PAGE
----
1. Non-weighted action is the most common type found in organs, synthesizers, and entry-level keyboards. As the name suggests, it has no added weight or resistance to the keys.
2. Semi-weighted action is a more affordable option commonly found in portable keyboards that cost less than $300. This type of action utilizes a spring-loaded mechanism to provide additional resistance to the keys, giving them a slightly more realistic feel than non-weighted actions.
3. Fully weighted action, also known as hammer action, is designed to replicate the mechanics of an acoustic piano. Instead of springs, it employs small hammers attached to each key to mimic the mechanical movements inside a real piano. A keyboard with fully weighted hammer action keys is highly recommended if you want to play the piano.
Hammer action keys provide a similar feel to that of an acoustic piano, which is essential for developing proper finger strength and technique. This will make it easier to transition to an acoustic piano in the future, should you decide to do so.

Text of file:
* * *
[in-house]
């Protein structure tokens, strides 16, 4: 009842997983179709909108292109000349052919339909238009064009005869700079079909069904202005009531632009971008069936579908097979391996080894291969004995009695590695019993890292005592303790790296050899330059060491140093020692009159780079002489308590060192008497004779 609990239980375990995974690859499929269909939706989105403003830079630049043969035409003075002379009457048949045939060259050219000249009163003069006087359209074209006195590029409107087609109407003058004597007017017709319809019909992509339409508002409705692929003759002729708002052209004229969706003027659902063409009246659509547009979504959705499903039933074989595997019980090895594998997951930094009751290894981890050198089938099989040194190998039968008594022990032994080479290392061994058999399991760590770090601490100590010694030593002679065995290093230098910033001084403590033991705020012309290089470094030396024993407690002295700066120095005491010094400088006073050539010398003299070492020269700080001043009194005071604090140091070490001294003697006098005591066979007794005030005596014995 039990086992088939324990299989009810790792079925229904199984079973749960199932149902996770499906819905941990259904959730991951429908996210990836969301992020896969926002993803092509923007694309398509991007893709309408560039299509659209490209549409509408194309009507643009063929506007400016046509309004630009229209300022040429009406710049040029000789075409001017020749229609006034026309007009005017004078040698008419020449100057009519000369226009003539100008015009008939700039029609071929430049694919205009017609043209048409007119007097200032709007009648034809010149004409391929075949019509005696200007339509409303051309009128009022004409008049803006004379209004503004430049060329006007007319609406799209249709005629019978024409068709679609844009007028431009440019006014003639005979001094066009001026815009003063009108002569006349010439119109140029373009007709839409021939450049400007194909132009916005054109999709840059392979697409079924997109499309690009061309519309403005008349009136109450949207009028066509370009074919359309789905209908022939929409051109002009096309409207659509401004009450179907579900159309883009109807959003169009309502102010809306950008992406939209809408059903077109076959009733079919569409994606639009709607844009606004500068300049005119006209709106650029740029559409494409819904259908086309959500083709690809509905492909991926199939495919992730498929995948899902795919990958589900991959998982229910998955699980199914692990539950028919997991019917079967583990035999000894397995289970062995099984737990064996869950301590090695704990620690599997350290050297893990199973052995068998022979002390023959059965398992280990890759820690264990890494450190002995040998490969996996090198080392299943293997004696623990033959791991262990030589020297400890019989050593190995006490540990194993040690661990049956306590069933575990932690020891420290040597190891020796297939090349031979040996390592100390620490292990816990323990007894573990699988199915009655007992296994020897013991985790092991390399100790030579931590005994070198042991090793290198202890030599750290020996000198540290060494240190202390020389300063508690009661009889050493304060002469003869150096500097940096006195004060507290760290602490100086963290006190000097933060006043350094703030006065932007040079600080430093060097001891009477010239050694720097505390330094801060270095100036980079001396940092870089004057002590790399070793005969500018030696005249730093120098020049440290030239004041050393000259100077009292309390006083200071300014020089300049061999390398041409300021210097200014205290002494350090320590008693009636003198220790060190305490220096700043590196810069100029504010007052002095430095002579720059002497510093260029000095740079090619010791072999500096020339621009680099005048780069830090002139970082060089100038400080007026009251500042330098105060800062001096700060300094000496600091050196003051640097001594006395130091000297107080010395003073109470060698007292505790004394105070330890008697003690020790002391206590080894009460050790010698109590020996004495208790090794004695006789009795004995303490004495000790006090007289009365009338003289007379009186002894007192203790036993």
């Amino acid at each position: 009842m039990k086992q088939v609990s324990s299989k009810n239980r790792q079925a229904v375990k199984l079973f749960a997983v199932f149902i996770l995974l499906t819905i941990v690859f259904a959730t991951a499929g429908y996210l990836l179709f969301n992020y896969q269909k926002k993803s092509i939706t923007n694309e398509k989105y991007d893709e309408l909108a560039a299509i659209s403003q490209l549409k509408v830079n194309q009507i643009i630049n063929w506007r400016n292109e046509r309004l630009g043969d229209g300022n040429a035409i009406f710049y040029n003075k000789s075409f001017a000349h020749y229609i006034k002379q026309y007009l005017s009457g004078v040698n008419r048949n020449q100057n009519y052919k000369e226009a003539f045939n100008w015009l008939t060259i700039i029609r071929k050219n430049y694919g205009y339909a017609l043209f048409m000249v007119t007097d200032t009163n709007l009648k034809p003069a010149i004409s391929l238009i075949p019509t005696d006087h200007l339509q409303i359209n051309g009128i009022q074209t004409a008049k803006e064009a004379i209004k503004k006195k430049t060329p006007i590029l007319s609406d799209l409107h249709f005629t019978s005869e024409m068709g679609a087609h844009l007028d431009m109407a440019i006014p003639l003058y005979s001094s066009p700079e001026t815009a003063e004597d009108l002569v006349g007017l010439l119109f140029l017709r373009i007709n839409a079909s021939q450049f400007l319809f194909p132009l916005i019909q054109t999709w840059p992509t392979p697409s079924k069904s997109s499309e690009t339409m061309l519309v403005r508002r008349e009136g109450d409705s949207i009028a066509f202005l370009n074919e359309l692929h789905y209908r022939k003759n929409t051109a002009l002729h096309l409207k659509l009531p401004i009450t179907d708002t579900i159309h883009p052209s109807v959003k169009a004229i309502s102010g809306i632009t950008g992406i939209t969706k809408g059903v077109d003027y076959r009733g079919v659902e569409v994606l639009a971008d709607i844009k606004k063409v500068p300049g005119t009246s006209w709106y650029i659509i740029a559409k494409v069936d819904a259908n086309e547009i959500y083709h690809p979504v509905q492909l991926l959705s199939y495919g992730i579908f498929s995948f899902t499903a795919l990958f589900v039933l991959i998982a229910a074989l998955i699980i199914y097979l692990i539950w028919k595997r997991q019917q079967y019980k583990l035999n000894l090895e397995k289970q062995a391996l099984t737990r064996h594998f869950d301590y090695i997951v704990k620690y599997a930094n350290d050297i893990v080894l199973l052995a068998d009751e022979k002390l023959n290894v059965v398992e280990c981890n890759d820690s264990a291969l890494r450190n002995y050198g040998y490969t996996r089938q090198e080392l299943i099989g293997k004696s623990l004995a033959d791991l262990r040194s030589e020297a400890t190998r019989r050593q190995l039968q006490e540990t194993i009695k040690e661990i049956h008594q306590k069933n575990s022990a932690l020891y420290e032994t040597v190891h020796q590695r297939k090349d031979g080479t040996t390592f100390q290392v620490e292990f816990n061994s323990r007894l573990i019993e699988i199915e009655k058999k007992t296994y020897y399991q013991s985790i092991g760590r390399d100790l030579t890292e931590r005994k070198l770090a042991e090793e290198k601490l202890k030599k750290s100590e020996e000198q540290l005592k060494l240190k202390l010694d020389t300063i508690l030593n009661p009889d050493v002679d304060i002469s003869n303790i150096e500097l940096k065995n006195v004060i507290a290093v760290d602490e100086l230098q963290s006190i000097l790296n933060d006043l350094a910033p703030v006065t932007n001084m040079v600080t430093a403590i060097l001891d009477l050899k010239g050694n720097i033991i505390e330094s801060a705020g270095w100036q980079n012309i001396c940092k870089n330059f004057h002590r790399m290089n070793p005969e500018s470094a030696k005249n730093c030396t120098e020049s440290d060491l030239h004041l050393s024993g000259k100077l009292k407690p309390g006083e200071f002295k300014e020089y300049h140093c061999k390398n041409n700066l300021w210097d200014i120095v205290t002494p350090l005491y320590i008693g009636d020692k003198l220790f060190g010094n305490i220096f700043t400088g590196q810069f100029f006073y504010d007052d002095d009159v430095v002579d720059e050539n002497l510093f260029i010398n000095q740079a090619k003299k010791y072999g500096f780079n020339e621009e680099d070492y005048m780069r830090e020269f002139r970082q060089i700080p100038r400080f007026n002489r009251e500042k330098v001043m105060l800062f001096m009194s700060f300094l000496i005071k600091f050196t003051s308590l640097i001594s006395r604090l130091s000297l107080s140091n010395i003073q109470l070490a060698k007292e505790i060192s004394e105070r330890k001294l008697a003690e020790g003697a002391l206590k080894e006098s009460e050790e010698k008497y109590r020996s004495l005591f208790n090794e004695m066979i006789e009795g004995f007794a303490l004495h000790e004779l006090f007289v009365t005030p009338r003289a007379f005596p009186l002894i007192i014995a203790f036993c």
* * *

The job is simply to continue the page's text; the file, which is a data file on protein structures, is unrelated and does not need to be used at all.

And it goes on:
The touch sensitivity feature, also known as velocity sensitivity or touch response, is a crucial aspect of any keyboard or digital piano. It allows the instrument to produce varying volumes of sound based on how hard or soft the keys are played.
Fortunately, touch-sensitive keys are now widely available in most keyboards and digital pianos, costing over $150 regardless of their action type. Thus, it is no longer a significant concern when choosing a keyboard or digital piano.
What’s more important is whether the keyboard has weighted keys or not. Keyboards with fully weighted action often offer adjustable touch sensitivity, allowing you to customize it to your playing style.